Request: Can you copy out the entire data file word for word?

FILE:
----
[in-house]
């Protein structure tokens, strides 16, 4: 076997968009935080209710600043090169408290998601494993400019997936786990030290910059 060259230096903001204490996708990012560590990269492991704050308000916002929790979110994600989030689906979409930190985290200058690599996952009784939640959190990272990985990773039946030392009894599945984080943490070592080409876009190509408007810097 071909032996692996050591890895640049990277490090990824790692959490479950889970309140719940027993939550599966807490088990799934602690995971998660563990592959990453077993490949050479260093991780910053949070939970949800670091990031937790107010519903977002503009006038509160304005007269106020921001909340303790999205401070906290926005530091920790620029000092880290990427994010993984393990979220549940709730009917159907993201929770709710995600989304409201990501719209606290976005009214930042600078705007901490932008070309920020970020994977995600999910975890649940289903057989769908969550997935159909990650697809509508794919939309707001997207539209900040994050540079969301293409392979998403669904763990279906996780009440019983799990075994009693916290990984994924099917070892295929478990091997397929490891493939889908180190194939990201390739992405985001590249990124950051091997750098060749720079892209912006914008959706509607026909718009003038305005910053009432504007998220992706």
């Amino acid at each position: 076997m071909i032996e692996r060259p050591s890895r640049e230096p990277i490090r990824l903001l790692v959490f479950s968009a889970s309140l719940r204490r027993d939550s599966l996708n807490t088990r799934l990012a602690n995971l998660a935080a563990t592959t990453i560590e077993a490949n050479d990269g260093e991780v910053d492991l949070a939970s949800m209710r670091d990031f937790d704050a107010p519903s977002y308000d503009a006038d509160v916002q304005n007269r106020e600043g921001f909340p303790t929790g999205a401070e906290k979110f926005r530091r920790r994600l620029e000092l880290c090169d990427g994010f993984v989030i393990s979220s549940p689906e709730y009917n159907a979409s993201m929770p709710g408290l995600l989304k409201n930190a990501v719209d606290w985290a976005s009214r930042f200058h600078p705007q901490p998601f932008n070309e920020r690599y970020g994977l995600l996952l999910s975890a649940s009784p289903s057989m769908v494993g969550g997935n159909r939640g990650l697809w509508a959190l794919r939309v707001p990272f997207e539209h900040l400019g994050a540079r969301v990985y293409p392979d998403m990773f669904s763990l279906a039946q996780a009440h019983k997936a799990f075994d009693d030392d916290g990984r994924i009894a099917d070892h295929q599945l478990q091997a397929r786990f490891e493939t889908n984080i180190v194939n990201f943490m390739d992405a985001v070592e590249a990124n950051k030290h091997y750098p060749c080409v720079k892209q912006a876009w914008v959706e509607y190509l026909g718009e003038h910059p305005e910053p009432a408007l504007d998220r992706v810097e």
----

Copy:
[in-house]
């Protein structure tokens, strides 16, 4: 076997968009935080209710600043090169408290998601494993400019997936786990030290910059 060259230096903001204490996708990012560590990269492991704050308000916002929790979110994600989030689906979409930190985290200058690599996952009784939640959190990272990985990773039946030392009894599945984080943490070592080409876009190509408007810097 071909032996692996050591890895640049990277490090990824790692959490479950889970309140719940027993939550599966807490088990799934602690995971998660563990592959990453077993490949050479260093991780910053949070939970949800670091990031937790107010519903977002503009006038509160304005007269106020921001909340303790999205401070906290926005530091920790620029000092880290990427994010993984393990979220549940709730009917159907993201929770709710995600989304409201990501719209606290976005009214930042600078705007901490932008070309920020970020994977995600999910975890649940289903057989769908969550997935159909990650697809509508794919939309707001997207539209900040994050540079969301293409392979998403669904763990279906996780009440019983799990075994009693916290990984994924099917070892295929478990091997397929490891493939889908180190194939990201390739992405985001590249990124950051091997750098060749720079892209912006914008959706509607026909718009003038305005910053009432504007998220992706």
């Amino acid at each position: 076997m071909i032996e692996r060259p050591s890895r640049e230096p990277i490090r990824l903001l790692v959490f479950s968009a889970s309140l719940r204490r027993d939550s599966l996708n807490t088990r799934l990012a602690n995971l998660a935080a563990t592959t990453i560590e077993a490949n050479d990269g260093e991780v910053d492991l949070a939970s949800m209710r670091d990031f937790d704050a107010p519903s977002y308000d503009a006038d509160v916002q304005n007269r106020e600043g921001f909340p303790t929790g999205a401070e906290k979110f926005r530091r920790r994600l620029e000092l880290c090169d990427g994010f993984v989030i393990s979220s549940p689906e709730y009917n159907a979409s993201m929770p709710g408290l995600l989304k409201n930190a990501v719209d606290w985290a976005s009214r930042f200058h600078p705007q901490p998601f932008n070309e920020r690599y970020g994977l995600l996952l999910s975890a649940s009784p289903s057989m769908v494993g969550g997935n159909r939640g990650l697809w509508a959190l794919r939309v707001p990272f997207e539209h900040l400019g994050a540079r969301v990985y293409p392979d998403m990773f669904s763990l279906a039946q996780a009440h019983k997936a799990f075994d009693d030392d916290g990984r994924i009894a099917d070892h295929q599945l478990q091997a397929r786990f490891e493939t889908n984080i180190v194939n990201f943490m390739d992405a985001v070592e590249a990124n950051k030290h091997y750098p060749c080409v720079k892209q912006a876009w914008v959706e509607y190509l026909g718009e003038h910059p305005e910053p009432a408007l504007d998220r992706v810097e």